A friend phoned on Sunday morning while we were at church. In her voice mail, she guessed we may be sleeping or out for breakfast. She didn’t guess we might be at church.
After I preached one Sunday, a woman told me she learned something new from my sermon: that Jesus and Christ refer to the same person.
These incidents, seemingly minor and unrelated, are symptoms of two major shifts taking place in Canada. First, the rhythms of church life, like weekly worship and common pause days, no longer shape our society. Second, the Christian story is no longer the dominant story within our culture. In many cases, it is not even known.
Some identify these shifts as signs of a larger trend: the end of Christendom. Southern Baptist author Reggie McNeal calls this trend the collapse of church culture. Whatever we call it, and whether or not we like it, there is no doubt it is changing the face of Christianity within Canada.
Winds of change
Until recently, Christendom dominated Canadian culture. Christendom (not to be confused with Christianity) began in 313 when Christianity was recognized as a dominant force within society. Within Christendom, most members of society were considered Christian, at least nominally, and the Church influenced government and society.
Contrast that with Canada today. Between 1991 and 2001, the number of non-Christian Canadians increased by 72 per cent. The percentage of Canadians who attend church every week has slipped from 67 per cent in 1946 to 20 per cent today. Even among those who oppose same-sex marriage, only one in 10 say politicians should let religious leaders direct them. The Church is being pushed to the margins in Canadian culture.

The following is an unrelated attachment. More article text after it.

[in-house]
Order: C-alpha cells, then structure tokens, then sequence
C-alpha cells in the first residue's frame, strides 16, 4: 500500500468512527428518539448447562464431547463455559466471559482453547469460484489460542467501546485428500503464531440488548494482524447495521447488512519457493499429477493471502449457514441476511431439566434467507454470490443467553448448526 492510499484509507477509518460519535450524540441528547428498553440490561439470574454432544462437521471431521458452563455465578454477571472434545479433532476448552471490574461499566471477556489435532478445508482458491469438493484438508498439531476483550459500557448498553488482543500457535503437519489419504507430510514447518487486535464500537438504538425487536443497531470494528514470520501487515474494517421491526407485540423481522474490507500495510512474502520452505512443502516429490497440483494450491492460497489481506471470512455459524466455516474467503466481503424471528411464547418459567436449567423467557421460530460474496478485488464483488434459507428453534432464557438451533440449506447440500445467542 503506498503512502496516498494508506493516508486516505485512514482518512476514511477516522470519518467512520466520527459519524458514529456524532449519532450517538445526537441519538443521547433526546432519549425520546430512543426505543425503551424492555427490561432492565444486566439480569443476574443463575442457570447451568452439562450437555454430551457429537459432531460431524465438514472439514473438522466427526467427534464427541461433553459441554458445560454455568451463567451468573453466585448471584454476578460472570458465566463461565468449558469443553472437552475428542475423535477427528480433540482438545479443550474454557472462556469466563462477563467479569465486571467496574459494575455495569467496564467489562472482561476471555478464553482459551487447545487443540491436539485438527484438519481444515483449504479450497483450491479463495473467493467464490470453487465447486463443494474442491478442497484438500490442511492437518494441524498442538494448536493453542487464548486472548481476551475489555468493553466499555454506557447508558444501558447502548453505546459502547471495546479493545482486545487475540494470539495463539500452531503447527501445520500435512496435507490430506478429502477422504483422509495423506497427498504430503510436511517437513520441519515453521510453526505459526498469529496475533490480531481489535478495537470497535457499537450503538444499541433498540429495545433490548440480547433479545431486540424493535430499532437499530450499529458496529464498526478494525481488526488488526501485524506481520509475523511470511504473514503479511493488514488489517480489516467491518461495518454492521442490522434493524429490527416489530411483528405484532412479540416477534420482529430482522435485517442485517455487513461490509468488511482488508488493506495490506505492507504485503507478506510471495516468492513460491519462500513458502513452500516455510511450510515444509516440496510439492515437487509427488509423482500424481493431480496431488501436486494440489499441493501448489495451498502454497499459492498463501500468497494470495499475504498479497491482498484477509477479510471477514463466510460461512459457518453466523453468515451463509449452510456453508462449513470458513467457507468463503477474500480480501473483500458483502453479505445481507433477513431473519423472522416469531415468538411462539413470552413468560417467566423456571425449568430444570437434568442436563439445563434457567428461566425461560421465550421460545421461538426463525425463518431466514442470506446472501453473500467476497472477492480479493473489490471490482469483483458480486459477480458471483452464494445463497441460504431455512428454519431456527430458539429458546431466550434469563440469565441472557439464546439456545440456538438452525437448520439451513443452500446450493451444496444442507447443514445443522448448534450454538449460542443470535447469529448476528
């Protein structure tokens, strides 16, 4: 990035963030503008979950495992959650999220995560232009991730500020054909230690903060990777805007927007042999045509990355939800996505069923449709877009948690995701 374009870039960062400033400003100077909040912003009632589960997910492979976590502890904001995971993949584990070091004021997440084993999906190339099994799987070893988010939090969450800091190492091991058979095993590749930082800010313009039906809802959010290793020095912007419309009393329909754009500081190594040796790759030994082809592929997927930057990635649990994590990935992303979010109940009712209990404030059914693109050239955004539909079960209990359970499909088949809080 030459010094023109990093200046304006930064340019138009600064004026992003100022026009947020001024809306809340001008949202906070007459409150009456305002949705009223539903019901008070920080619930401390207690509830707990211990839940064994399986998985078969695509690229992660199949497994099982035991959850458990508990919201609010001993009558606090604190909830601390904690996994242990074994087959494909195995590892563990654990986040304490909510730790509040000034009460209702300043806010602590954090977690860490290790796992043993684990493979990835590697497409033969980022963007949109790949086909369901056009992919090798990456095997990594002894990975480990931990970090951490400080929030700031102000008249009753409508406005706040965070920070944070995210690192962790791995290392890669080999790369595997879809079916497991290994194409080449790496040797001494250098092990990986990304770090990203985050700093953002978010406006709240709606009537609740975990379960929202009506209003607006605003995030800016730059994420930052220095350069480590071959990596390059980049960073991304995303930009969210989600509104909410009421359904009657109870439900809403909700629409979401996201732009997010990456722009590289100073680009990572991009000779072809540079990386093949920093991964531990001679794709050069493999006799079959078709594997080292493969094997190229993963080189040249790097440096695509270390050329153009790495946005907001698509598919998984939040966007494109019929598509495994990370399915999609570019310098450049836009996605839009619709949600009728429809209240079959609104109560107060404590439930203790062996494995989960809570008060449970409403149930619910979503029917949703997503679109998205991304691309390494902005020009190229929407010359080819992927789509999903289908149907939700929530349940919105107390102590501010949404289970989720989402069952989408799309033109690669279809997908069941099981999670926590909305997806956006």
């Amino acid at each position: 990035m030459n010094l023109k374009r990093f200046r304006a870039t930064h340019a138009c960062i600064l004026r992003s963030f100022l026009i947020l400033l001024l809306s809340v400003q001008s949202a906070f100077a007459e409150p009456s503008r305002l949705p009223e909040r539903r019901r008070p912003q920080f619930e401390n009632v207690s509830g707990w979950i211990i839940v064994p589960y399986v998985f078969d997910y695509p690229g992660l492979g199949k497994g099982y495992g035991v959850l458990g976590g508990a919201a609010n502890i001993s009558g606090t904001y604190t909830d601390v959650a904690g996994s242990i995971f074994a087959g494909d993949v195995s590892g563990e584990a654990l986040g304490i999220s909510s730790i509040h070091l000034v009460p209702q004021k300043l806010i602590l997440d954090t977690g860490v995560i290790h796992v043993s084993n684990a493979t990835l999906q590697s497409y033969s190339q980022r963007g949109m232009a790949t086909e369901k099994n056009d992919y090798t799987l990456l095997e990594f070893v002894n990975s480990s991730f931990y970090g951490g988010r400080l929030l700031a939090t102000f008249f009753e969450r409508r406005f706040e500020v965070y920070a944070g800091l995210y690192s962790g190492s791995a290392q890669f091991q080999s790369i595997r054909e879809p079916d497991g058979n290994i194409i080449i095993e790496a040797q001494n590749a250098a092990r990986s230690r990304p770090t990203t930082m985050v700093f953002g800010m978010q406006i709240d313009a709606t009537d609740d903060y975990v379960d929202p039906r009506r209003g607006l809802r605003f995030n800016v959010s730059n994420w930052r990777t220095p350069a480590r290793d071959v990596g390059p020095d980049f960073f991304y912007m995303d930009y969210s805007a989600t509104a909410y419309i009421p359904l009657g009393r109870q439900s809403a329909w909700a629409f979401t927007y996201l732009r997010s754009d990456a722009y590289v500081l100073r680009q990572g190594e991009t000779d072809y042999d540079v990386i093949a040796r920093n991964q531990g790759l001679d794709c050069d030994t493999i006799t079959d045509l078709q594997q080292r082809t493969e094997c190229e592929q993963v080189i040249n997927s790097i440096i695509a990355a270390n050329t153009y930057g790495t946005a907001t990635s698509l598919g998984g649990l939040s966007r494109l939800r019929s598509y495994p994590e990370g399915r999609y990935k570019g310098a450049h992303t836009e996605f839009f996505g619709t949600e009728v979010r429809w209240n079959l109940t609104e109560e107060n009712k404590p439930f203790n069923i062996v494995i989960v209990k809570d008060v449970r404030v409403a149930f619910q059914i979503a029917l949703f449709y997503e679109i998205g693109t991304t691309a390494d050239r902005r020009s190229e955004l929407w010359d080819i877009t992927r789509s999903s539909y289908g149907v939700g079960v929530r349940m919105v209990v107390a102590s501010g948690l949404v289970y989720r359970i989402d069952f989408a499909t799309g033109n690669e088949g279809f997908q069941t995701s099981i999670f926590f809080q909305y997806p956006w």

Understandably, many Christians are unhappy about this trend. Christendom had its benefits, and it is easy to slip into longing for its return. One e-mail I received recently said this: “It is said that 86 per cent of Canadians believe in God. Why don’t we just tell the 14 per cent to shut up and sit down?”
Whenever we long for the return of Christian prayers to public schools, or wish for the Church to regain its dominance within culture, we are longing for the return of Christendom.
Although Christendom had its benefits, it was not all positive. Voltaire, speaking of the Holy Roman Empire, quipped that it was neither holy, Roman nor an empire. Some Christians suggested the power, success and wealth the Church enjoyed within Christendom was dangerous—not helpful— for the Church’s mission.
The end of Christendom is also not all negative. Even if the Church has been pushed to the margins, the gospel has not lost its power or relevance. The gospel, not our position within Canadian culture, gives me hope.
I could be wrong, but I doubt the trend toward post-Christendom will be reversed in Canada. The question then becomes: How do we live as the Church of Jesus Christ in a post-Christendom culture? This question defies easy answers, but it is the question that needs to dominate our thinking.
The end of Christendom is an opportunity for the Church to go back to its roots and rediscover what it means to be the Church in a pagan culture.
The pre-Christendom world was different from our own. Yet it was in this period, which some call the golden age of church history, when the gospel flourished, even without the support of Christendom. In the first three centuries, the Church increased from a few hundred to several million by growing at a rate of approximately 40 per cent per decade.
Our call today is to learn how to live, as Peter wrote, as “foreigners and exiles” in a pagan world (1 Peter 2:11). Peter advised his readers to live as believers in the margins of society in a way that would win credibility for the gospel and glorify God—not bad advice for the Church in the margins today.
I’ve stopped wishing for the return of Christendom. Instead, I’m thinking hard about a brand new question for the Church in Canada: How then shall we live in a post-Christendom world?